The second category of SF is Dystopian in its outlook. The twentieth century brought an avalanche of Dystopian despair into SF literature, although cracks in the Utopian vision had appeared long before. Jonathan Swift's Gulliver's Travels (1726) questioned the value of science, and Dostoyevsky's Notes from the Underground (1863) rejected the concept of humans as creatures of reason. The earliest twentieth-century dystopia is E. M. Forster's The Machine Stops (1909), wherein he created an image of a mechanised society and its collapse.

The first Dystopian fictions picturing a cybernetic future, were written in 1952. Kurt Vonnegut's Player Piano and Bernard Wolfe's Limbo both focused on the automated world that was the product of World War II. Vonnegut explored the social implications of automation and industrial bureaucracies that developed, while Wolfe commented on humanity's aggressive nature and on whether or not a nuclear holocaust could be prevented.



Figure 24: Blade Runner , 1982. Directed by Ridley Scott,
based on the novel by Philip K. Dick,
Do Androids Dream of Electric Sheep? 1969.
(Bukatman 1993: 130)



Out of all the Dystopian, cybernetic science fiction that was written after World War II, I wish to focus on the work of Philip K. Dick. [Figure 24] Underlying Dick's fiction is his fascination with the analogy between intelligent machines programmed to perform in a certain way, and humans programmed with a certain view of reality. It is for this reason that parallels can be drawn with the situation described in the introduction of this study in which the National Party programmed the Afrikaner with specific life and world views. Dick's SF deals with military, political and economic structures. These structures are portrayed in wasteland settings crawling with electronic constructs and animated objects. A feature of his later work, which was in turn influential on my own SF iconography, is that his settings move from outer space to earth. The robots are no longer aliens sent by enemy forces to attack humans, but become the capitalistic-Fascistic-bureaucratic structures that lock the individual in a prison of false illusion created through electronic constructs. In Second Variety (Dick 1953) warfare has reduced earth to a slagheap of ash, dust and radiation. The remaining humans agree to a truce, but the machines cannot be halted; nor can they be identified as robots since they've adopted the features of humans. They 'look like people but they're machines ... the beginning of a new species. The new species. Evolution. The race to come after man'. (Dick 1953: 37) In the short story, If There Were No Benny Cemoli (1963), the power of the electronic media to manipulate reality is dramatised. In keeping with Baudrillard, the news media no longer describe the real world, but instead media images replace actual images (actuality), thereby creating a fictional reality more powerful than the real.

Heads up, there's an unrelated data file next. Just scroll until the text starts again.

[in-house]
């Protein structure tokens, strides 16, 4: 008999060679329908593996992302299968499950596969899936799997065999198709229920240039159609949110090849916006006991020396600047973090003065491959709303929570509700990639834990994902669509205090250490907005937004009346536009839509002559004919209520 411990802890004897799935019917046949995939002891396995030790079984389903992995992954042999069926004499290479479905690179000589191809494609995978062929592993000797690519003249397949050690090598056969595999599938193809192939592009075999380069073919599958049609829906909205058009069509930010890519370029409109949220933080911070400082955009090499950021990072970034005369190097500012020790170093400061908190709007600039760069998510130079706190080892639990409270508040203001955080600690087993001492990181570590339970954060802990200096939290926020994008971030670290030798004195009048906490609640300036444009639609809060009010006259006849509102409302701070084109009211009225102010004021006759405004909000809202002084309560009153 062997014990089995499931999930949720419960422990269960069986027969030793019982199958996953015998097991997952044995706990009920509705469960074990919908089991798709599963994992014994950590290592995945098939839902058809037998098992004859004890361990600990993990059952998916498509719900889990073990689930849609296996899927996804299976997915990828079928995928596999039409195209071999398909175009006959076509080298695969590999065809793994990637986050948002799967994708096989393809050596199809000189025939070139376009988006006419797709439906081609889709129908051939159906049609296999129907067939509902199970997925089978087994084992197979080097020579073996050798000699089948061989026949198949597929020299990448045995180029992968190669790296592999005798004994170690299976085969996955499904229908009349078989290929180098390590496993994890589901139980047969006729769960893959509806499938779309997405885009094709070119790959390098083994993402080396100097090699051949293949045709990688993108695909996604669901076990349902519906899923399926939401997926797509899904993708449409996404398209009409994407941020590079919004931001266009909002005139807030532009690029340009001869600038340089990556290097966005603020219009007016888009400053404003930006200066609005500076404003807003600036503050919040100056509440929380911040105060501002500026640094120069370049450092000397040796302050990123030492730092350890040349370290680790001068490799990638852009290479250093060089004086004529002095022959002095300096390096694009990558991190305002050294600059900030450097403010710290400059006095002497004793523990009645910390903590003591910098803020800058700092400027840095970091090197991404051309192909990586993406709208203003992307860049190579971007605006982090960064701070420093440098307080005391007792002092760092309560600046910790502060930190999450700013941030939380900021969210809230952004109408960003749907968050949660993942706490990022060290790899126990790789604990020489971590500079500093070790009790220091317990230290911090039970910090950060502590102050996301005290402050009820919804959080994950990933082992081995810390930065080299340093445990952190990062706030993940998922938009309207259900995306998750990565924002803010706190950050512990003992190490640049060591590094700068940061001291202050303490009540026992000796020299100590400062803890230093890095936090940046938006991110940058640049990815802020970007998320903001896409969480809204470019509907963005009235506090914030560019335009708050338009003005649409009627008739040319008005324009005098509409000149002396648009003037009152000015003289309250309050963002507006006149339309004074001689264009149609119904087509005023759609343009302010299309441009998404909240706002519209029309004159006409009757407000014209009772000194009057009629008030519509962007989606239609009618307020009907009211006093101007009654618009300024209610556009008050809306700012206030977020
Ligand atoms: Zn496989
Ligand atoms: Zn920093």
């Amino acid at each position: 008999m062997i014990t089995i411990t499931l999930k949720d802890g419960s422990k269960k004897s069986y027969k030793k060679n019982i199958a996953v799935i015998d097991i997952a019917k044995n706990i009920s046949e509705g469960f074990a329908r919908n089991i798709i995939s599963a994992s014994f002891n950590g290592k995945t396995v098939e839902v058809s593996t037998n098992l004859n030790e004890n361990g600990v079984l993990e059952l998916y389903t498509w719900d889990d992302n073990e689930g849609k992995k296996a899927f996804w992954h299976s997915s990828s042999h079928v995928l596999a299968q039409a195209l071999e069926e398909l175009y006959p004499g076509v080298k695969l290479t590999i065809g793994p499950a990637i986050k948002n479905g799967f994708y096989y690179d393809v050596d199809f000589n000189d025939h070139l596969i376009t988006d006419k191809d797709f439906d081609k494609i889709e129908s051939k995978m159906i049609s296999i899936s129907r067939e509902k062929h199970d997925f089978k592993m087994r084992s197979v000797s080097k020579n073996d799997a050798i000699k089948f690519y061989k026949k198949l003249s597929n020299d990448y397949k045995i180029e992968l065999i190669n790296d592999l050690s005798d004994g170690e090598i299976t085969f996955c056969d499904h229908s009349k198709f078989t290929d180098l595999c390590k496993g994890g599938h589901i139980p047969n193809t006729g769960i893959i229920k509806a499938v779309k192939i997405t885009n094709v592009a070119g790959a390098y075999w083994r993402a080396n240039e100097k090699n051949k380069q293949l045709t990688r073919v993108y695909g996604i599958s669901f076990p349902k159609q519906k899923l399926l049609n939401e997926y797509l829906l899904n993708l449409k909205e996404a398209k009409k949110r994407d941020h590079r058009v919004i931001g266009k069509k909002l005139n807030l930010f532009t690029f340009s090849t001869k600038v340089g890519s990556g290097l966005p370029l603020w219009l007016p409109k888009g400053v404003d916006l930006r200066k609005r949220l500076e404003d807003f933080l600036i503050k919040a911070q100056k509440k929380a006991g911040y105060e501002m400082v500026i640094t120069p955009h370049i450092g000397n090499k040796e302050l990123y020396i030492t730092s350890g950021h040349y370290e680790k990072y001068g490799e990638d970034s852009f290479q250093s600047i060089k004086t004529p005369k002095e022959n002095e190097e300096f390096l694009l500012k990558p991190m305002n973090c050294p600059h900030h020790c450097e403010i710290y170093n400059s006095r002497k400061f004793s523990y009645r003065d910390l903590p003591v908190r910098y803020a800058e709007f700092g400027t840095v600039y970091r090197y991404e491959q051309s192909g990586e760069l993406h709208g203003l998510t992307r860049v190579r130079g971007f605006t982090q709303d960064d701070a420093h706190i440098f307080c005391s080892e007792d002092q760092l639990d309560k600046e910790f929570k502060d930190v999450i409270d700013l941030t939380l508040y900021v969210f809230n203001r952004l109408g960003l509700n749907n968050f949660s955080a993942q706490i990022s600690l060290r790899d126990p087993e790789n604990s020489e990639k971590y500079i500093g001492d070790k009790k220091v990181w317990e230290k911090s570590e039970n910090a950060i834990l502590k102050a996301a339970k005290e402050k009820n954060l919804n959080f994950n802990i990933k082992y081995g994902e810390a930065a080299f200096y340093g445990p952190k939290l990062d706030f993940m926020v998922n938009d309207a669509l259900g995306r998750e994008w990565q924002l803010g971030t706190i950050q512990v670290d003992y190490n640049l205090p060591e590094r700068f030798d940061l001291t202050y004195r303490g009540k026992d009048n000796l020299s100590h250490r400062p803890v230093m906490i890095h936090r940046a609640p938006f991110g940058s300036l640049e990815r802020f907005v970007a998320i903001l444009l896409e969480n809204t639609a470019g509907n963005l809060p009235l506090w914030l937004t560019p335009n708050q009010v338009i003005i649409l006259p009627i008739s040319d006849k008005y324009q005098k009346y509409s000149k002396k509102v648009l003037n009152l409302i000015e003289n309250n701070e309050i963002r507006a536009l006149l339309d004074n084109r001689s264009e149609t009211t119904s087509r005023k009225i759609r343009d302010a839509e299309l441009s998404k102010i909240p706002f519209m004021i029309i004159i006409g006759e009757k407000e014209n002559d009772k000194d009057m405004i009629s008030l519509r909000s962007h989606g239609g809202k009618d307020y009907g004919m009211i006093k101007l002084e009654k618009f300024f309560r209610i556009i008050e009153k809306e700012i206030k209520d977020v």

Figure 25: Neoromancer , William Gibson, 1984.



Contemporary reaction to the post-industrial world's hyper-reality manifests itself in the subculture of cyberpunk. The central concern of this genre is how to face, understand, and come to terms with information as the dominant scientific metaphor of today's world. The cyberpunk artists' vision is that the technological dreams and nightmares spoken of in SF literature are already part of reality. A collapse of the future on the present has occurred with the advent of post-industrialism.